Jinsung Wang, Ph.D.
Enderis Hall, Room 492
Phone: (414) 229-3226
Fax: (414) 229-2619
- Postdoctoral training: Kinesiology/Movement Neuroscience, Pennsylvania State University, 2005
- Ph.D., Kinesiology, Arizona State University, 2000
- M.S., Kinesiology, Arizona State University, 1995
- B.A., Physical Education, Korea University, 1993
- Motor Control/Learning
- Sensorimotor Adaptation
Interests & Expertise
In his research, Dr. Wang attempts to delineate the neural mechanisms that underlie hemispheric lateralization and interlimb transfer of motor control and learning. He is interested in research questions such as how movement information is stored, represented and retrieved in the brain, and how such information is transferred between the two brain hemispheres. To study these questions, he often investigates how learning a novel task generalizes across different movement conditions (e.g., transfer of visuomotor or dynamic adaptation task from one limb to the other, or from bilateral to unilateral training conditions). He is also interested in investigating other issues of motor control/learning, which include observational learning, handedness, the effect of perception on motor learning, etc.
Dr. Wang investigated these motor control/learning issues primarily with healthy young adults and individuals with Parkinson's disease in his previous research. His current/future research directions also involve testing stroke patients with hemiparesis and upper limb amputees, employing psychophysical experiments and functional MRI.
Wang, J., Lei, Y., Xiong, K., & Marek, K. (2013). Substantial generalization of sensorimotor learning from bilateral to unilateral movement conditions. PLoS One, 8(3), e58495.
Lei, Y., Johnson, M. J., & Wang, J. (2013). Separation of visual and motor workspaces during targeted reaching results in limited generalization of visuomotor adaptation. Neuroscience Letters, 541, 243-7.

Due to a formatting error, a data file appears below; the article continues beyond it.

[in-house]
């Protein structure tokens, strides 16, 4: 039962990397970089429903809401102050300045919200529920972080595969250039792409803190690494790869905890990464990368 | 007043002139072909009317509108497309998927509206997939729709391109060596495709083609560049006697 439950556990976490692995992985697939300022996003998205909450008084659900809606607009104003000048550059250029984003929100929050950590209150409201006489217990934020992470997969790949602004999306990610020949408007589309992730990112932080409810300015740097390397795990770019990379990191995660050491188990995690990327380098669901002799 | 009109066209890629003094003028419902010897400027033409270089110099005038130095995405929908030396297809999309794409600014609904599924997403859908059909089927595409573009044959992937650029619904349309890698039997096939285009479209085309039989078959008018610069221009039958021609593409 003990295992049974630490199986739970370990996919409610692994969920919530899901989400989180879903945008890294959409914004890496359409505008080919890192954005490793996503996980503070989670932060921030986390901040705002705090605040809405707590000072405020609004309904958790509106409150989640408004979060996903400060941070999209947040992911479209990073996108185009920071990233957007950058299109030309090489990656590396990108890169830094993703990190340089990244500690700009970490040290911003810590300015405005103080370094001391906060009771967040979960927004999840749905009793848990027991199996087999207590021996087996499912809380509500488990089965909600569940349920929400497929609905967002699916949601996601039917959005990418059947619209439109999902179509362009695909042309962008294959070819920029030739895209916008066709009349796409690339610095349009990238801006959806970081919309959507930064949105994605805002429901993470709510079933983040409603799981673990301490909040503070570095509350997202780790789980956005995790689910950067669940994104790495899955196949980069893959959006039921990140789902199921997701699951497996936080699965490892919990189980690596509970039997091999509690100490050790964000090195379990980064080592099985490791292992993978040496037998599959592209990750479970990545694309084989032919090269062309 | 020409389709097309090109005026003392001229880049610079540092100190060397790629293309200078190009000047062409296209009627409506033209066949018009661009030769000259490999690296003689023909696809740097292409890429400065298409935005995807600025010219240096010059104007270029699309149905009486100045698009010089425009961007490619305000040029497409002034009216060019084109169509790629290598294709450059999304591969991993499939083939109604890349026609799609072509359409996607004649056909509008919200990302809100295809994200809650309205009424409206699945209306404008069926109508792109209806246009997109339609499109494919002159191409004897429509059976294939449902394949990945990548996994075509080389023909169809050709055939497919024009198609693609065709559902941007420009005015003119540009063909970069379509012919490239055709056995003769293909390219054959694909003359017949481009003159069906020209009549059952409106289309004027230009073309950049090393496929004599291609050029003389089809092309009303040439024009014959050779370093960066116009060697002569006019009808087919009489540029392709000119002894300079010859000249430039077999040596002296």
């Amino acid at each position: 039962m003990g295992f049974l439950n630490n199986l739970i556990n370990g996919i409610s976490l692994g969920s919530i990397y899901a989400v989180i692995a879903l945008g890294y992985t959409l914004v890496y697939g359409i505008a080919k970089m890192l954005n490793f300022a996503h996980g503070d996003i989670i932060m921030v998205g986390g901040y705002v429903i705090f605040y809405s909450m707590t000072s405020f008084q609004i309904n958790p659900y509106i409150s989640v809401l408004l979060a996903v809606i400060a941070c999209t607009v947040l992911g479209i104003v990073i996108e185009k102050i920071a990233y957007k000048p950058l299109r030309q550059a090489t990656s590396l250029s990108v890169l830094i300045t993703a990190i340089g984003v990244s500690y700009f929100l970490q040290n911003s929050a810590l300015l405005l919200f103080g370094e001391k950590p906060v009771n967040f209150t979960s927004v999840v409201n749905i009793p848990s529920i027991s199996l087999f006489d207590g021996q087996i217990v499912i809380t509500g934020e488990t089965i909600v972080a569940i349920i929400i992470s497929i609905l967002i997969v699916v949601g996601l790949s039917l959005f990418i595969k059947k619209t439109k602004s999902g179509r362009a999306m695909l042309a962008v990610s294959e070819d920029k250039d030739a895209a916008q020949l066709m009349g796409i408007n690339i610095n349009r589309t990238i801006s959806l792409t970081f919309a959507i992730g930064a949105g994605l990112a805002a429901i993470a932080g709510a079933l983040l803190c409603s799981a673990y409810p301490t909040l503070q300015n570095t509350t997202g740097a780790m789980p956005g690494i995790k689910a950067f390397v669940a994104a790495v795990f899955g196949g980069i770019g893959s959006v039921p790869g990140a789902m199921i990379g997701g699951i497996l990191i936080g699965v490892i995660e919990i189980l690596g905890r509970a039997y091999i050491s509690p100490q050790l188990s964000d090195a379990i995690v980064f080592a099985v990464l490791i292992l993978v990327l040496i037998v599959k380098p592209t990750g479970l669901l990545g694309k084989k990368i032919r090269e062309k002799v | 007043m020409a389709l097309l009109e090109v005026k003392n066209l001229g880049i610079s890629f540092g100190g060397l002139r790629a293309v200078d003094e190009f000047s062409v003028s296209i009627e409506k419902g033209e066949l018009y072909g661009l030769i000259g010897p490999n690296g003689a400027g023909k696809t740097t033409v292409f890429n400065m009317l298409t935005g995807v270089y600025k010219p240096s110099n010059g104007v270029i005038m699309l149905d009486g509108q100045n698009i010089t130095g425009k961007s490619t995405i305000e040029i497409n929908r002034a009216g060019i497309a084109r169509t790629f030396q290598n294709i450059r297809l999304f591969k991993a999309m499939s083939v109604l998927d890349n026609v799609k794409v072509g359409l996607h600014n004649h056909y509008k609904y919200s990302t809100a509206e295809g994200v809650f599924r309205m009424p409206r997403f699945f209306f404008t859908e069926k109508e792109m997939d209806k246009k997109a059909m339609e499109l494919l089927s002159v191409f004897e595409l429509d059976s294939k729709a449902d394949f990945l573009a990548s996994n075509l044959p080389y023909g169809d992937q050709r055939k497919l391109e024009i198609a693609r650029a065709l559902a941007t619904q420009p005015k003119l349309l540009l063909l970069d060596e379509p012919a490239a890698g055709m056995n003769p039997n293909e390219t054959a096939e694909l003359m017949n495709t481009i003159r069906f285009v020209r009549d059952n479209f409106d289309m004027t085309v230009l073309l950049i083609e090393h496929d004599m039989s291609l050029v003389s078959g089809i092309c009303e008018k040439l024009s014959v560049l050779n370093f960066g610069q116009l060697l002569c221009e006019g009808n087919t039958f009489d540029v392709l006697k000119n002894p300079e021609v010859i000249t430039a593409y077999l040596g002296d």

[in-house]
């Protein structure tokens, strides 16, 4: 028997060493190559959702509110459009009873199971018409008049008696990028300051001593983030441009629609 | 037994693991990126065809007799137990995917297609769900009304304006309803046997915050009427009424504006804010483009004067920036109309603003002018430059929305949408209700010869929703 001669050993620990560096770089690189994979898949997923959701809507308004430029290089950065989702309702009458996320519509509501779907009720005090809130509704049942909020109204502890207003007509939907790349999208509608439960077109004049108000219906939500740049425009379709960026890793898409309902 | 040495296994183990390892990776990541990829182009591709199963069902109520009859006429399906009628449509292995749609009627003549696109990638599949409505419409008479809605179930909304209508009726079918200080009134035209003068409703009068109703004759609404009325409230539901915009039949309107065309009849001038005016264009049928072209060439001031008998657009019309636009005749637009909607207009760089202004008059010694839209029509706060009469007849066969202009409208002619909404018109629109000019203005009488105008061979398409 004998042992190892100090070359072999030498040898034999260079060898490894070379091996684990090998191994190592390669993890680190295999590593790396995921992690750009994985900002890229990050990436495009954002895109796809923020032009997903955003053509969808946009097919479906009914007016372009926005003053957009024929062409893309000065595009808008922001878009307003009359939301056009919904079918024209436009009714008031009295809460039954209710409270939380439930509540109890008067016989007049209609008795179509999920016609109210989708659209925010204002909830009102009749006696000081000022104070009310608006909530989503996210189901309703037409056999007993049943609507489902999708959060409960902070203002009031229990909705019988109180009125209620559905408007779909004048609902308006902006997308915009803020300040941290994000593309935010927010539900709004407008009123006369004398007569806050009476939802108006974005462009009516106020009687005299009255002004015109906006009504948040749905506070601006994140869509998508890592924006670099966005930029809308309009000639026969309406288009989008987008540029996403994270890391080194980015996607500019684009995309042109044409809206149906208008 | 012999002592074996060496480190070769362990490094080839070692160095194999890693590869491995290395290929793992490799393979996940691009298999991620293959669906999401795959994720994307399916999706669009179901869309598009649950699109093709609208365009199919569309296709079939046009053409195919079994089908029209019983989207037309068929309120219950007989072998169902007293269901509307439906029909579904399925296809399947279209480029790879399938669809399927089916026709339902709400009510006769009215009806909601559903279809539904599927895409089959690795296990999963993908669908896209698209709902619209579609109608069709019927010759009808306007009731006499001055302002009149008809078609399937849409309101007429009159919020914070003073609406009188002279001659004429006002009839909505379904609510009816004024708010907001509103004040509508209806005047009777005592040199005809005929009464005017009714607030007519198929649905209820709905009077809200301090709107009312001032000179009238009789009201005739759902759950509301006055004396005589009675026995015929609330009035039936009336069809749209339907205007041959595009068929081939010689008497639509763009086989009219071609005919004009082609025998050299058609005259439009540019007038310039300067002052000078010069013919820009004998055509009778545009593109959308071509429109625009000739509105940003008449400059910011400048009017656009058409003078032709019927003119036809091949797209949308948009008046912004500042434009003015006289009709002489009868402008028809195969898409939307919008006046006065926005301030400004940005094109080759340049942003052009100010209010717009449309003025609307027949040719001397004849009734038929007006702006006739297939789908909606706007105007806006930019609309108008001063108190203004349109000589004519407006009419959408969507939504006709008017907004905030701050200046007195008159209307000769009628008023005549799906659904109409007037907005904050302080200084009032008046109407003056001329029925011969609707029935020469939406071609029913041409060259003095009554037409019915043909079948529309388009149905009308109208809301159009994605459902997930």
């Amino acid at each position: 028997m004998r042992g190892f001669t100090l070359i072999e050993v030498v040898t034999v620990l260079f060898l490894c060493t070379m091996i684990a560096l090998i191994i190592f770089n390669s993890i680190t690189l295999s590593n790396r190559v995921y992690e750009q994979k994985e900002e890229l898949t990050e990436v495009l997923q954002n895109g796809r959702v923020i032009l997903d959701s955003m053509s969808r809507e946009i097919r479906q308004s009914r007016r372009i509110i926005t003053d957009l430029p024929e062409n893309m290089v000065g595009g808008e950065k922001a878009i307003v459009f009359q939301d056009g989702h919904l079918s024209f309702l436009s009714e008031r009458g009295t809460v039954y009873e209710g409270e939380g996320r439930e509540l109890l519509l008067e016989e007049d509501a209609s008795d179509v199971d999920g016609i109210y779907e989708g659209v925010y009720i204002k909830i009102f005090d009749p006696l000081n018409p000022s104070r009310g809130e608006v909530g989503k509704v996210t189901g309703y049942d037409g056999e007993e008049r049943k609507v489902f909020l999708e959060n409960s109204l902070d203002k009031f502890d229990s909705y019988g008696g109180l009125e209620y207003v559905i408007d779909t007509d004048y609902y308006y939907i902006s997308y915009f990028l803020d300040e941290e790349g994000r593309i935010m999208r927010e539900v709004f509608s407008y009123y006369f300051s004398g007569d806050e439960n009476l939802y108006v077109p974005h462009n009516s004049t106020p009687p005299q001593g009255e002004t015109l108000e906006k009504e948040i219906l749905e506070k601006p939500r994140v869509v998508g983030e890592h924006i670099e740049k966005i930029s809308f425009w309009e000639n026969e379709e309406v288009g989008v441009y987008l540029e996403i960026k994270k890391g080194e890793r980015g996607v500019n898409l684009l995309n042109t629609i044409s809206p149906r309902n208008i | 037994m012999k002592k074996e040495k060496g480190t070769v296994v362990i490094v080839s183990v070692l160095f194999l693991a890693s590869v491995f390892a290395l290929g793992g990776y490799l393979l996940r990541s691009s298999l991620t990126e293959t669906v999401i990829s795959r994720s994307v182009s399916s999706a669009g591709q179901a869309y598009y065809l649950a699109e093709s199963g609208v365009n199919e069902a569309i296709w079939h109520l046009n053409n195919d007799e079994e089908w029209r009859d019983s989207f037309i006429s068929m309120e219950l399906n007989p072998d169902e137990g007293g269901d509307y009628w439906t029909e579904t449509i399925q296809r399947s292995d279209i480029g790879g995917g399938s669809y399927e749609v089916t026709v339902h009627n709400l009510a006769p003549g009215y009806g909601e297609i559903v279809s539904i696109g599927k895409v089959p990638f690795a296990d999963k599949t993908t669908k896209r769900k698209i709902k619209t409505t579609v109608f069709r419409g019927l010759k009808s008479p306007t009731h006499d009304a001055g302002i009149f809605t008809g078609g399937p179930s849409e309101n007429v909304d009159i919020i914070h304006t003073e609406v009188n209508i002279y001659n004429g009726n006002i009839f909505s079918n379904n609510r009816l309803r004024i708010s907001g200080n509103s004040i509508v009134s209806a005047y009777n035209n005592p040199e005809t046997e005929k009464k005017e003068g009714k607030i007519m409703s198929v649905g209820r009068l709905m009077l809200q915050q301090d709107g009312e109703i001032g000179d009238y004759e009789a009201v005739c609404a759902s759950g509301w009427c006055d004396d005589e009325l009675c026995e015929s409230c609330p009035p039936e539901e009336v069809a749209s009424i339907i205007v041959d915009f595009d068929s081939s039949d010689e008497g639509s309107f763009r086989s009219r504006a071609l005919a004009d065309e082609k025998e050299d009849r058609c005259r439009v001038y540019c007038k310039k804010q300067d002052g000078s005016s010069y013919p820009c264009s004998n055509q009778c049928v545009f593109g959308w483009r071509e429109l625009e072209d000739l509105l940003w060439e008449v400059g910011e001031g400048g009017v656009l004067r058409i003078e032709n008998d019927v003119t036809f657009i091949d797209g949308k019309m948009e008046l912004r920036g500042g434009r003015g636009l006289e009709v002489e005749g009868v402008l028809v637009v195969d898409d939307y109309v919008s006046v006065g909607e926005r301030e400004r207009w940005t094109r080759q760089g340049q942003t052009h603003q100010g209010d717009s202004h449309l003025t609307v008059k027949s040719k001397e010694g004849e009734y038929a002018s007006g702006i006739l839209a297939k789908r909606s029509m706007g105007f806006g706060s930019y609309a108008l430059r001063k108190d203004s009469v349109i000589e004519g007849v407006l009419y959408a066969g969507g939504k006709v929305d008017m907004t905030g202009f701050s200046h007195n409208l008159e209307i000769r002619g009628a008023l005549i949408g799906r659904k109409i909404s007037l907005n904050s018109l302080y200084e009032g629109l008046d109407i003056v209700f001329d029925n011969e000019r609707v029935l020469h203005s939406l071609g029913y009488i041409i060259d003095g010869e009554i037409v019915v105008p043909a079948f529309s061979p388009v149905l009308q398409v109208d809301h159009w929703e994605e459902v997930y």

Wang, J., Joshi, M., & Lei, Y. (2011). The extent of interlimb transfer following adaptation to a novel visuomotor condition does not depend on awareness of the condition. Journal of Neurophysiology, 106, 259-64.
Stöckel, T., & Wang, J. (2011). Transfer of short-term motor learning across the lower limbs as a function of task conception and practice order. Brain and Cognition, 77, 271-9.
Wang, J., Przybyla, A., Wuebbenhorst, K., Haaland, K. Y., & Sainburg, R. L. (2011). Aging reduces asymmetries in interlimb transfer of visuomotor adaptation. Experimental Brain Research, 210(2), 283-90.
Wang, J., Mordkoff, J. T., & Sainburg, R. L. (2010). Visuomotor learning generalizes between bilateral and unilateral conditions despite varying degrees of bilateral interference. Journal of Neurophysiology, 104(6), 2713-21.
Wang, J., & Sainburg, R. L. (2009). Generalization of visuomotor learning between bilateral and unilateral conditions. Journal of Neurophysiology, 102, 2790-9.
Wang, J. (2008). A dissociation between visual and motor workspace inhibits generalization of visuomotor adaptation across the limbs. Experimental Brain Research, 187, 483-90.
Wang, J., & Sainburg, R. L. (2007). The dominant and nondominant arms are specialized for stabilizing different features of task performance. Experimental Brain Research, 178, 565-70.